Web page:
Changes to Racial Discrimination Act will harm society, say leading community agencies and figures

2 April 2014 | SNAICC NEWS

A number of human rights, multicultural and Indigenous organisations — as well as the chair of the Prime Minister’s Indigenous Advisory Council, Warren Mundine and Aboriginal Liberal MP Ken Wyatt — have voiced strong opposition to the Australian Government’s proposed changes to the Racial Discrimination Act.

The Government wants to remove provisions in the Racial Discrimination Act that make it unlawful for an individual to publicly offend, insult, or humiliate another person or group based on their race.

According to Attorney-General George Brandis, the changes would “strengthen the Act’s protections against racism, while at the same time removing provisions which unreasonably limit freedom of speech.”

Under the proposed changes to Section 18C of the Act, it would remain an offence to intimidate another person — but is narrowed to acts of physical intimidation — and a new clause using the term “vilify” is set to replace the words “offend, insult or humiliate”.

The changes also introduce a very broad exemption for any act that is done “in the course of participating in public discussion of any political, social, cultural, religious, artistic, academic or scientific matter”. This significantly widens the current exemption which protects fair reporting, fair comment and other matters done “reasonably” and in “good faith”.

The National Congress of Australia’s First Peoples (Congress) has pursued a vigorous campaign with a number of ethnic communities to dissuade federal parliamentarians from watering down the nation’s racial discrimination laws, which according to Congress, would “threaten decades of hard work to build positive race relations in Australia.”

“Standing proudly alongside representatives of Australia’s Greek, Jewish, Chinese, Arab, Armenian and Korean communities, Congress has argued the views and experience of Aboriginal and Torres Strait Islander peoples strongly to Government,” said Congress Co-Chair Kirstie Parker.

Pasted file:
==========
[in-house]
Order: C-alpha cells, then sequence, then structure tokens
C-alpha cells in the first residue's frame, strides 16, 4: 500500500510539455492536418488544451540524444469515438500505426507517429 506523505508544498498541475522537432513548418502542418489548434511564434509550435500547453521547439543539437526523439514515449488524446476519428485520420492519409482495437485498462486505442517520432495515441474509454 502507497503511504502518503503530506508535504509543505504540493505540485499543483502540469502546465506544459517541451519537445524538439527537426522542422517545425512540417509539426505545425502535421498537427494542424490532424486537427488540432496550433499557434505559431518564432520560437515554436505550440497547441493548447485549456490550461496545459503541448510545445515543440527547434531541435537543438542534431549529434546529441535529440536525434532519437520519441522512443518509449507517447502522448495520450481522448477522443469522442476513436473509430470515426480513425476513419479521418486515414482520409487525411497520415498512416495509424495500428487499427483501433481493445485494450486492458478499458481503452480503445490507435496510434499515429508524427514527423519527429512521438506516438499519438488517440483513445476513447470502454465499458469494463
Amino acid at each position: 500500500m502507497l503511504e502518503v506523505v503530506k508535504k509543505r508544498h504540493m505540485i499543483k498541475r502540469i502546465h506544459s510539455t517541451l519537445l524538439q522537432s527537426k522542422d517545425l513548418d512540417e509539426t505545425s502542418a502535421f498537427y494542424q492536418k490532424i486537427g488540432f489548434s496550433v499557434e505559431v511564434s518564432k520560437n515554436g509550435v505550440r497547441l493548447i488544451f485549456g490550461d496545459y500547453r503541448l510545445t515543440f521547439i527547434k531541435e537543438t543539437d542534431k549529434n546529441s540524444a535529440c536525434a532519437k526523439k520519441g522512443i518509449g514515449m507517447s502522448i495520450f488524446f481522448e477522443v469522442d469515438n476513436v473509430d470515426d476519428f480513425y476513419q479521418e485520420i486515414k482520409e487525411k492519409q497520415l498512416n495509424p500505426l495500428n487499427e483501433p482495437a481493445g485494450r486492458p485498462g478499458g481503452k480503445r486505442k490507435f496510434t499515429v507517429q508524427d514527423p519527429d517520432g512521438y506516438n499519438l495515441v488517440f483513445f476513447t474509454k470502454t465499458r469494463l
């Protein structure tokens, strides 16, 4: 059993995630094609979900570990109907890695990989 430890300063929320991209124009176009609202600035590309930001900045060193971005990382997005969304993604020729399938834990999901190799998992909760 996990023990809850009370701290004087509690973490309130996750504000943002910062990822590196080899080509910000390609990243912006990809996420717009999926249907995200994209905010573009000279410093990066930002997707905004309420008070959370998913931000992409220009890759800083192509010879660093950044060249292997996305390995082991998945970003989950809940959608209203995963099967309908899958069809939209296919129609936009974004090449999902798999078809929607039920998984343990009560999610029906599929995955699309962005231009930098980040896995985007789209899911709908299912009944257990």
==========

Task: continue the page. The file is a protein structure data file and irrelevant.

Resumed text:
“We are horrified to consider the kind of Australia that could grow out of what is now being proposed.”

“We know intimately the impact that racist abuse has on our peoples. It undermines our sense of personal security and safety, can disenfranchise us even further from the rest of society, and literally makes us sick.”

Ms Parker said other worrying proposed changes included a new ‘ordinary and reasonable person’ test that was undefined and would almost certainly become a loophole for perpetrators of racial abuse.

Tom Calma, co-chair of Reconciliation Australia and former Racial Discrimination Commissioner, also believes the proposed changes would undermine the reconciliation process.

“This will put back reconciliation, understanding [and] respect. The protections are there to protect people from being vilified but also to be a deterrent to potential offenders," Dr Calma said.
The changes would create “more opportunities for people to humiliate, vilify or denigrate other people based on their race or religion,” he said.

In a joint statement from Reconciliation Australia, Dr Calma and co-chair Melinda Cilento expressed “our strong view that all Australians have the right to be protected against racial discrimination and vilification. For this reason Reconciliation Australia is opposed to any changes to the RDA which weaken protections against racial discrimination.”